It may look like a very primitive folding knife from a Tahitian or another Pacific Islander, but the Douk-Douk Folder knife is actually steeped in history. It’s the kind of folding knife that is so simple that it has yet to fail in its principal mission. These are the knives that have helped carve the face of history wherever the French Foreign Legion has set their foot on.
The Douk-Douk Folder is a very simple knife. It is void of a locking mechanism yet comes with a very strong spring giving it the ability to spring forth into action when needed and closed as easily. It was designed for the common man, an inexpensive yet fully utilitarian knife that French working men can easily use to accomplish their tasks. The beauty of the Douk-Douk is that it can be thrust into military service just as easily, having been the weapon of choice of FLN members in sowing terror in Algeria. The sheet metal handle can be expediently hammered to convert the folding slip joint knife into a fixed-blade dagger.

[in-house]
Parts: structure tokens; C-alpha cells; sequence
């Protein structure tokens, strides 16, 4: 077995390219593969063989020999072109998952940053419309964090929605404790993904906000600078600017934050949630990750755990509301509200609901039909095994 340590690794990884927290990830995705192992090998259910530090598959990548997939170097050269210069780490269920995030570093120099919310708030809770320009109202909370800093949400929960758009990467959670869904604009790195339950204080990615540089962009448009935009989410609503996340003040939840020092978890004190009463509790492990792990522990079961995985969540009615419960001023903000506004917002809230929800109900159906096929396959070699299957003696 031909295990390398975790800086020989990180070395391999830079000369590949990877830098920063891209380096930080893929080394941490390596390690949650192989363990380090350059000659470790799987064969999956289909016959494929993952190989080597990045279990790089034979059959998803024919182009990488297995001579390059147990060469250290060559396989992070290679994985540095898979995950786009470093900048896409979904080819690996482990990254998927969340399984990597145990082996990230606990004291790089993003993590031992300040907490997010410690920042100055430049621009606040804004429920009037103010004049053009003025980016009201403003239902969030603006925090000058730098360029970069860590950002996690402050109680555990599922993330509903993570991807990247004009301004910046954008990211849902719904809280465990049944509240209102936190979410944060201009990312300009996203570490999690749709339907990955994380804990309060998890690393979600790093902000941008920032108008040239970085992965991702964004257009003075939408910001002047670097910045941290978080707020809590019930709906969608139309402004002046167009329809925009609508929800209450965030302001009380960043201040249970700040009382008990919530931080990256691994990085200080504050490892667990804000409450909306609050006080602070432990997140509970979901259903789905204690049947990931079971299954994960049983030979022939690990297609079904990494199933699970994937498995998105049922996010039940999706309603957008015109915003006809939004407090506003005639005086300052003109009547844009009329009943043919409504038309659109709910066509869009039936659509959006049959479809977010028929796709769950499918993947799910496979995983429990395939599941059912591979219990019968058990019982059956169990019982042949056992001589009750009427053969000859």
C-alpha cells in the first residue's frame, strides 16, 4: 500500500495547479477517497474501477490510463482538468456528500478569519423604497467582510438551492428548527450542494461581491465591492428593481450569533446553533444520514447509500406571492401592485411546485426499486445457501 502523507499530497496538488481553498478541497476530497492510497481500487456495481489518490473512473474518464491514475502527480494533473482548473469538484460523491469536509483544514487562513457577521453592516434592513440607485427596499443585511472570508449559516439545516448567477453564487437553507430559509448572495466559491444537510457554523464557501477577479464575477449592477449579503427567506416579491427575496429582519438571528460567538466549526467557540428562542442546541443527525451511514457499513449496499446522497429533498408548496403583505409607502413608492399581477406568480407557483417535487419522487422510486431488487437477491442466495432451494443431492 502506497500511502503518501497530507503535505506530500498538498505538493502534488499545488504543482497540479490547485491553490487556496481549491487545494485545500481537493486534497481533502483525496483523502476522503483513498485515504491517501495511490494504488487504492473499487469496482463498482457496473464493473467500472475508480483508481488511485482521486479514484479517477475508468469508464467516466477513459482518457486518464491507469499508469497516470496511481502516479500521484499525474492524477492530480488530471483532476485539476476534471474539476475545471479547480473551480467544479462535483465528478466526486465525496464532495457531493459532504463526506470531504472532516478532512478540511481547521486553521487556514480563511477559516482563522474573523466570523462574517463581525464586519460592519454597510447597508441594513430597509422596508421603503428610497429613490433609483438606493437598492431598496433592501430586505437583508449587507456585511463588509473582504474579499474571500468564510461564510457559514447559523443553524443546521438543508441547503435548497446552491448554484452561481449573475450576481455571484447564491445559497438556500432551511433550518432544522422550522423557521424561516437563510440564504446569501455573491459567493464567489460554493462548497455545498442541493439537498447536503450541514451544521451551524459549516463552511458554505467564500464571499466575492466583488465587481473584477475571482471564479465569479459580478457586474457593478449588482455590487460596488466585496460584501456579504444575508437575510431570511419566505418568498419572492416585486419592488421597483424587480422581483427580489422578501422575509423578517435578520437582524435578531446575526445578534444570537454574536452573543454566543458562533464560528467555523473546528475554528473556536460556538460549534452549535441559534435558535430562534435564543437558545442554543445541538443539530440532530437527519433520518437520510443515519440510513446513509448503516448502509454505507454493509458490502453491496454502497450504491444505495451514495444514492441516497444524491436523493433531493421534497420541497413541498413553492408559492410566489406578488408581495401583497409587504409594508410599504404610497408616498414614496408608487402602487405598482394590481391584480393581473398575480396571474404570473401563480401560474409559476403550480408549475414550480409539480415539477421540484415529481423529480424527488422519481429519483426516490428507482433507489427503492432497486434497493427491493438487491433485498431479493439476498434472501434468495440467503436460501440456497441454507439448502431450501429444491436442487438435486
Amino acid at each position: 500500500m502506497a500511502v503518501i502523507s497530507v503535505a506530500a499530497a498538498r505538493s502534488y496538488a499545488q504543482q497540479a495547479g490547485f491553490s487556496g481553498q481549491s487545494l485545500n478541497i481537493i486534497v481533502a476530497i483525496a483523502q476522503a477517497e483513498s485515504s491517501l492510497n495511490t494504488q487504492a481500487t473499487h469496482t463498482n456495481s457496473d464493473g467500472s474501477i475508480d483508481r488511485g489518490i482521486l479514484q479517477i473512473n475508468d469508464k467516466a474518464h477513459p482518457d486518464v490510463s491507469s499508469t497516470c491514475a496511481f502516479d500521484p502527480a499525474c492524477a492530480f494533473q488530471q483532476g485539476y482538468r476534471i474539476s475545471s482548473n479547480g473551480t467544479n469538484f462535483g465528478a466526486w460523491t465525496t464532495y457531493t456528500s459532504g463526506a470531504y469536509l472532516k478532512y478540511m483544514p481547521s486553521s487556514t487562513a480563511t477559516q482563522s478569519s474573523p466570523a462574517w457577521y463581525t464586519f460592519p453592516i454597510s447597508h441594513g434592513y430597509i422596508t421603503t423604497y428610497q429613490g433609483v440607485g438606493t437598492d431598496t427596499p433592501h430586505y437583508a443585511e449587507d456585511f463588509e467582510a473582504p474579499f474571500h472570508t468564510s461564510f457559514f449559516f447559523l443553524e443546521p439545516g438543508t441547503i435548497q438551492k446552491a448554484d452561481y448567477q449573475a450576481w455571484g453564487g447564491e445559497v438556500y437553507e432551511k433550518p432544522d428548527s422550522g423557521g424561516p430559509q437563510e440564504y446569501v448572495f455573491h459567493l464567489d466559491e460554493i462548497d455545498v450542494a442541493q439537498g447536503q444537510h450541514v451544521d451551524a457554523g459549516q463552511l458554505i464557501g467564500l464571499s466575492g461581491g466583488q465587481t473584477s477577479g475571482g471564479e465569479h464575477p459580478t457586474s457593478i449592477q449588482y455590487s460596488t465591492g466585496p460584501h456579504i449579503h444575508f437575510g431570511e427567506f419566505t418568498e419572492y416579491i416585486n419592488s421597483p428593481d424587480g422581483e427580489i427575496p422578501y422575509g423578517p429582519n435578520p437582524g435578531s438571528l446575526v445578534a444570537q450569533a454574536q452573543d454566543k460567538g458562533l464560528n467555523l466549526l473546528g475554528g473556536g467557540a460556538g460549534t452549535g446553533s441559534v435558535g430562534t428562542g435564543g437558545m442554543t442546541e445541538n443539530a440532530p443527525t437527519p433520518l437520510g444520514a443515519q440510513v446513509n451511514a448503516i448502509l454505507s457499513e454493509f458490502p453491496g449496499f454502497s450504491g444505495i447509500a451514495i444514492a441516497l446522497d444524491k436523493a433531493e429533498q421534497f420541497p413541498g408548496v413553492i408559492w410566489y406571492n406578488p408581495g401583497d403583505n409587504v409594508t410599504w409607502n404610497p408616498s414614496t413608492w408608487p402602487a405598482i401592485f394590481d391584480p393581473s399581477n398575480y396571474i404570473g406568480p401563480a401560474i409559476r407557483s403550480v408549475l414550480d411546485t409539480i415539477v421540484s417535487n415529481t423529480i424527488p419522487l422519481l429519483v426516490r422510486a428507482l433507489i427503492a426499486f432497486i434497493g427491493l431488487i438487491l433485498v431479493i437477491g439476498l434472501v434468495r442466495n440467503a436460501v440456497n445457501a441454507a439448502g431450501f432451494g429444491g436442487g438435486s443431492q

True to its original 1929 design, the Douk-Douk still comes with a very simple yet effective construction. A very slim Ferro-blackened folded steel forms the handle of the Douk-Douk, the front of which is etched with the artwork of a Melanesian spirit incarnation or “douk-douk”. The 3-1/8 inch carbon steel blade features acid-engraved arabesques artwork and comes with a profile that is distinctly Turkish scimitar. The Douk-Douk is essentially the French equivalent to the German Mercator K55K and the Japanese Higonokami.
The Douk-Douk Folder knife may be a thing of the past, but it sure is still being produced by the very same company that has introduced the simple slip joint knife to the world in 1929. It’s a classic; that’s what it really is.